Melissa prepares for a run
Melissa Davison was already a runner, but she needed a new a challenge in her races. She wanted speed, so she signed up for a running class. If you've ever been curious about what running class entails, check out her personal experience:
It was around last summer – after countless races and two full marathons under my belt – that I started thinking about striving for more. More than just crossing the finish line, more than mediocrity. I wanted to finish fast.
So I signed up for a running class.
It sounds strange to non-runners when you tell them you’re taking a running class. “How does a class teach you how to run?,” they wonder. They probably have some strange idea of a coach barking at you to hop on your left foot, then your right. The point of the class, really, is to train runners to run even faster.
Like during any first day of school, I was nervous walking in my first evening. I climbed up a few flights of stairs to a large public school gymnasium where the New York Road Runners class met to stretch. There, the coaches offered a few words of motivation and gave instructions for the day’s workouts.
The first running class started out simple enough with an easy jog to the park. But once we were there, true nature of the class was revealed – we were to sprint a mile as fast as possible, keeping around an 8-minute to 8:30 pace. That was over a minute faster than the race pace I had indicated on my application.
On that brutally hot summer evening, there was no turning back. So I huffed and puffed through that mile and squeaked in just under the 8:30 cut-off. Then we were instructed to run a recovery mile and do it again.
The second time it was harder to maintain that pace, but I managed to just make it once again.
By the third sprint, though, I just couldn’t do it and I barely finished under nine minutes. But at least the class was done and I had managed to get out of my comfort zone and run faster than I realized I could.
Week after week, I showed up to class nervous about what I might be asked to do. The workouts were usually at a pace far faster than my comfort level, but at least the distances were relatively short.
There were weeks in the running class where I left feeling disheartened. In one class, I just could not keep up with my group, no matter what I did – I kept finishing dead last, and sometimes was even passed by the group that left a minute behind me. My cheeks burned in shame as the coach called out my time, which was a good 50 seconds slower than the previous finisher.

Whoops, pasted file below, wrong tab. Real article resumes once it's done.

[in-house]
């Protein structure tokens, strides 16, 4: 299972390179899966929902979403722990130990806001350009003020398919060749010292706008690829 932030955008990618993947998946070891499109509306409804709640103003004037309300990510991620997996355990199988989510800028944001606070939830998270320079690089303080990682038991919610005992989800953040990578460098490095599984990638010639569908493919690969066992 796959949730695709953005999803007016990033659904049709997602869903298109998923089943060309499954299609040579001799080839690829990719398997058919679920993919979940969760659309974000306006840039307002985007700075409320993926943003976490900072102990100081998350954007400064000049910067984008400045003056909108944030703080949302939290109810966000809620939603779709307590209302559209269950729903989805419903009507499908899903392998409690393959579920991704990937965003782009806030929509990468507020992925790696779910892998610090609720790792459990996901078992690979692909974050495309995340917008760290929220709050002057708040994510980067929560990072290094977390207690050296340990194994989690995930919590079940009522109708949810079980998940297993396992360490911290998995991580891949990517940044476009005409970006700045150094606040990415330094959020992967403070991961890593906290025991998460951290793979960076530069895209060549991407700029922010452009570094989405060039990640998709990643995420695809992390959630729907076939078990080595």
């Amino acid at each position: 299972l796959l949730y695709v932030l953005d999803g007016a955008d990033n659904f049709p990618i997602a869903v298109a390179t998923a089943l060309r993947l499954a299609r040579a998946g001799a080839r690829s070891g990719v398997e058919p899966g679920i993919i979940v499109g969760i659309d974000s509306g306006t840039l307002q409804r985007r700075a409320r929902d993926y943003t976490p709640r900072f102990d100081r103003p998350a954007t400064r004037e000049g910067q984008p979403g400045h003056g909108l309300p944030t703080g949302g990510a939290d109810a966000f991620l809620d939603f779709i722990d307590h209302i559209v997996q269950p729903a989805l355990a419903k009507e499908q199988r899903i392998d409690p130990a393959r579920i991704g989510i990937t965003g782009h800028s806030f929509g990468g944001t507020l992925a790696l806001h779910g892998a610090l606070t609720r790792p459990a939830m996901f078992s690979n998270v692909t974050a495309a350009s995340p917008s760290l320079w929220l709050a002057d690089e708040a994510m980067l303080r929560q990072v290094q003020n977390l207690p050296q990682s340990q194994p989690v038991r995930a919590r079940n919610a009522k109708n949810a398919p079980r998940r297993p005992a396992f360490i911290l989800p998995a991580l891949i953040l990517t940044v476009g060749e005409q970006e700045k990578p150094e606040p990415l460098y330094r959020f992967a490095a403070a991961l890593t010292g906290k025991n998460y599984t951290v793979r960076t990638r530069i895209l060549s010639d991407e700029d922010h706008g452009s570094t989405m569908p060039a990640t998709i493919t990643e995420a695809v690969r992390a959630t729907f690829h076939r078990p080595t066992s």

Still, my friends and coaches encouraged me to stay in the group. And not all weeks were bad. I’ve found with running, sometimes you have a great day and some days every yard is a struggle. I’ve learned not to worry too much about other people, but instead try to do well for me. Sure, it’s humbling when a six-year old sprints by me, but at the end of the day what matters is how I feel about my performance. Seeing how fast I could run in classes helped me realize that I have the ability and courage to set higher expectations for myself and work to achieve them.
As the weeks went by, I grew more mentally and physically prepared to push myself harder than I had before. If I was struggling physically, I would tell myself, “You can do this. Run with your heart, not your legs.” Coaching myself mentally, I was less afraid to test my limits. I could run hard enough to reach my edge – and I found myself able to keep up.
Finally, I had the confidence and encouragement I needed to go one step farther and faster than I did the week before.
My race times didn’t improve drastically at the end of my 10-week class series, but I did set a personal record in the Fifth Avenue Mile race: I ran it in under eight minutes. I hadn’t run that fast since junior high school.
Melissa is a NYC resident and workout junkie. She keeps motivated to stay fit and active by trying out new workout classes, signing up for races, and keeping an eye out for a fun fitness challenge. She hopes to complete the New York City Marathon for the second time in 2011. Read more about her healthy adventures in New York City at her blog